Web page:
ORONO — Karlton Creech doesn’t know much about life in Maine, but he is aware he will have to significantly expand his wardrobe.

On Feb. 10, the native of Chapel Hill, N.C., begins his new job as the director of athletics at the University of Maine.

“I love it,” Creech said Thursday afternoon when told the temperature in Orono was 8 below zero. “I’ll have to get some (warm) clothes.”

UMaine President Paul Ferguson announced that Creech will replace Orono native Steve Abbott, who relinquished the position in November to reprise his role as the chief of staff for Sen. Susan Collins.

“His level of professionalism, coupled to his strong experience in fundraising and management, will no doubt move Black Bear Athletics to new levels of excellence and community engagement,” Ferguson said in a press release.

The 41-year-old Creech, the senior associate director of athletics at the University of North Carolina, brings 10 years of senior athletics administration experience to UMaine. His three-year contract will pay him $175,000 per year. Abbott earned $140,000 annually.


Creech was one of three finalists invited to campus for interviews by the search committee, which considered a national pool of 68 applicants. The committee was led by Dr. Robert Strong, professor of finance and NCAA faculty representative.

“Karlton Creech brings a powerful portfolio of experience, fundraising success, school pedigree, administrative leadership, and excellent communications skills to the University of Maine,” said Strong, who added the committee was “left with the wonderful challenge of having to choose among excellent alternatives.”

The other finalists were Scott Kull, the associate athletics director for external operations at Texas Christian University, and Jim Herlihy, the director of athletics, recreation and intramurals at the University of Montevallo in Alabama. Both had ties to Maine.

Creech called the UMaine job a tremendous opportunity and said he was impressed by the people he met during his visit to Orono.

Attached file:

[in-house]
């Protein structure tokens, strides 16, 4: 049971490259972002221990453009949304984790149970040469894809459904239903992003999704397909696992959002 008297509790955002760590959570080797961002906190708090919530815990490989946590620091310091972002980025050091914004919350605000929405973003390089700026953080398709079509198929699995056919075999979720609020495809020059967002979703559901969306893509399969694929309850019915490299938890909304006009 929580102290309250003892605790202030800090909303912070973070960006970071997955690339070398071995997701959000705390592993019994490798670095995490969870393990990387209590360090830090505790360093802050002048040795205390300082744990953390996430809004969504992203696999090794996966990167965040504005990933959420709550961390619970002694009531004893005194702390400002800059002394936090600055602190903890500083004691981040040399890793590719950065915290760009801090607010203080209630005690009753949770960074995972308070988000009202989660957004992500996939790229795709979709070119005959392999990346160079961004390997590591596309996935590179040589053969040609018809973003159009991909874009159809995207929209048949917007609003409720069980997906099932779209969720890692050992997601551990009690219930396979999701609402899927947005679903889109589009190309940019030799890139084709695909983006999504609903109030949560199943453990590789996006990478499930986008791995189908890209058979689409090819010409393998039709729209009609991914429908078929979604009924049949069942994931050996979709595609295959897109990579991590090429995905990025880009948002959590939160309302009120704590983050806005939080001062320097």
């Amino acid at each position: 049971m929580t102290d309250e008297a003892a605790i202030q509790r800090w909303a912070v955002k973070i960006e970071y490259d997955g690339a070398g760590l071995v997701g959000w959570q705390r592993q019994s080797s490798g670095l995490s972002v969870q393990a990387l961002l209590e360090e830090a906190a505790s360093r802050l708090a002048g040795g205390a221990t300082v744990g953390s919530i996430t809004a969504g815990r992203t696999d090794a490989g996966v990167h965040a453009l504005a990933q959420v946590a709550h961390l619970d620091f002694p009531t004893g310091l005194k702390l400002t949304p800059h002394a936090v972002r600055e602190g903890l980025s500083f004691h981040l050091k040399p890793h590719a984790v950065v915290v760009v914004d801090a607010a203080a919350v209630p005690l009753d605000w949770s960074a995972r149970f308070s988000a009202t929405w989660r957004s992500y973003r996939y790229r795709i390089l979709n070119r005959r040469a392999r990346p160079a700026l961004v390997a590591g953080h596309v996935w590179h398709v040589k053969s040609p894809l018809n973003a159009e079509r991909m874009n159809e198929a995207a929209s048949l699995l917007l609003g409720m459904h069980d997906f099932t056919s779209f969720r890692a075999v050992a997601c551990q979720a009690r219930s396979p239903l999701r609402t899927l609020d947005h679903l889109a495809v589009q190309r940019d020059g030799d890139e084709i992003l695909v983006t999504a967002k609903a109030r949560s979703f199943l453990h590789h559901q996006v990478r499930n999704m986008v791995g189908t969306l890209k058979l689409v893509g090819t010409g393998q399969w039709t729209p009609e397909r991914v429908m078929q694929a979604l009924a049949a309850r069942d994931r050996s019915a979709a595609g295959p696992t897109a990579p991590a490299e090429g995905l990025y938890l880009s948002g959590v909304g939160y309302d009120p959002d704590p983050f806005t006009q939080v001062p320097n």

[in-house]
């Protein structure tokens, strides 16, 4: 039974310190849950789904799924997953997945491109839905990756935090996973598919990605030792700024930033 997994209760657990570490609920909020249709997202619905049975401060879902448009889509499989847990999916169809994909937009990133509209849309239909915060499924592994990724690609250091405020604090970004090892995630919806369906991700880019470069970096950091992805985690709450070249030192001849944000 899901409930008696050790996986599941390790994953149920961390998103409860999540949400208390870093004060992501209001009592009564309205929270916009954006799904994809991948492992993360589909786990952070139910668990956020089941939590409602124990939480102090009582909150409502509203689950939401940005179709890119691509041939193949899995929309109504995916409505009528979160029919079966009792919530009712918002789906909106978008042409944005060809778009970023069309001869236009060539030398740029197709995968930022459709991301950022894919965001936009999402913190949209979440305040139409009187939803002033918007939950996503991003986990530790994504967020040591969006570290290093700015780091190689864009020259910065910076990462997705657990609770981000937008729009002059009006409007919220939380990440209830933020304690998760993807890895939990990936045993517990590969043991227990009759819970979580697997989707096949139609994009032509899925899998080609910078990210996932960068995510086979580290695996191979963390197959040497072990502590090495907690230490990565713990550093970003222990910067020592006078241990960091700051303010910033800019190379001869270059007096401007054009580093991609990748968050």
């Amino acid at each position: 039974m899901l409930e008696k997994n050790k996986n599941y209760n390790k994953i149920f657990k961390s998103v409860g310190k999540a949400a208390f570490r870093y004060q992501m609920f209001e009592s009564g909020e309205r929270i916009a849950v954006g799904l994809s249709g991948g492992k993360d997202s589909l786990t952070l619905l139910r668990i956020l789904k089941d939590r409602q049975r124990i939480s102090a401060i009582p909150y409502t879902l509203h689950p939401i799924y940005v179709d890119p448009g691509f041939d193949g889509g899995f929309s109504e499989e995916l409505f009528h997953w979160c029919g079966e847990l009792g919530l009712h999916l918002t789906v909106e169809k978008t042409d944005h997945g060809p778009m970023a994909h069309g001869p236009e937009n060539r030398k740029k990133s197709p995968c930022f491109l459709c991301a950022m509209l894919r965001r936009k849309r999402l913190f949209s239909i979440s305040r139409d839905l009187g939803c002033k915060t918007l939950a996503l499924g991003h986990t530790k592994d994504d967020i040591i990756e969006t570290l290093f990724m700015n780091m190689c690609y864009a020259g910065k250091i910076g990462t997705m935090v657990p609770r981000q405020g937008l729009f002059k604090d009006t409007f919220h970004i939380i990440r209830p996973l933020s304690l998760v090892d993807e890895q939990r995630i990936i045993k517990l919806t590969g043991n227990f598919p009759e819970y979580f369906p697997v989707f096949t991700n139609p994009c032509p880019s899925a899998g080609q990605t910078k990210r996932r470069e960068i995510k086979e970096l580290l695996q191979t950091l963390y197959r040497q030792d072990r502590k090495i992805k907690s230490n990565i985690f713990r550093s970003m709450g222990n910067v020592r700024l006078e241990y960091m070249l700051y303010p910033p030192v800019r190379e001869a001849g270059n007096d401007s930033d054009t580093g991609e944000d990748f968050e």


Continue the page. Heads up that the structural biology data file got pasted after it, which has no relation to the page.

“Everybody I met was warm and welcoming and the tremendous sense of pride about the University of Maine and the state of Maine really came through loud and clear,” he explained.

Since 2012, Creech was UNC’s senior associate AD, serving as chief of staff and overseeing the department’s capital projects, human resources and facilities. From 2004 to 2012, he was associate executive director for UNC’s Educational Foundation Inc., where he managed capital projects, including coordination of the $88 million football stadium expansion.


“It’s a big operation, so the scale will be a little bit different at Maine, but I imagine, and what I’ve learned a lot already, is that the challenges and opportunities are very similar,” said Creech, who said UNC athletics has 250 full-time employees.

He likened UMaine’s athletics budget constraints to those of many public universities.

“My goal there is to understand what President Ferguson wants out of the athletic department from a budgetary standpoint, then do everything I can to go attract and invite people to support us,” he said.

“I think we’ve got so much that’s already established.”

Creech plans to hit the ground running next month by building relationships on campus and in the community.

“The two things I’m going to concentrate on early in my tenure are getting to know people, spending time with our student-athletes, our coaches, and getting out in the community.”


Creech left an impression on those with whom he interacted while in Orono.

“I think he’s an absolutely phenomenal hire,” said UMaine men’s hockey head coach Red Gendron.

“His communication skills were exceptional, which is a very positive thing for a leader, when you can concisely frame something.

“He has a presence about him that engenders confidence and suggests exceptional leadership skill,” Gendron added.

UMaine women’s basketball head coach Richard Barron served on the selection committee. He came away impressed by Creech’s interpersonal skills.

“What separated Karlton from the other candidates was his presence,” Barron said. “I think he really had a command of the group and his different audiences. He related extremely well.


“He’s present, in the moment, very engaged,” he added. “I think he’s very deliberate, thoughtful and he’s shown through his experience that he’s able to see projects through.”

Barron said the diversity of Creech’s professional experience was another attractive aspect of his candidacy.

“The ability to bring different groups together and communicate with them and to see a project through — to hear the different constituencies’ concerns and know how to handle that and balance that — that’s a huge trait that I think will serve us well in the position,” Barron said.

Creech earned a bachelor’s degree in political science from North Carolina State University and will complete a master’s degree in management and leadership from Liberty University in Lynchburg, Va., in 2014.

Creech and his wife, Staci, an elementary school teacher who is from Pennsylvania, look forward to living in Maine.

“I’m not going to miss 100 degrees and humid in June, July and August in North Carolina,” he said.

“We’re looking to come out there, embrace it and really enjoy living up there.”

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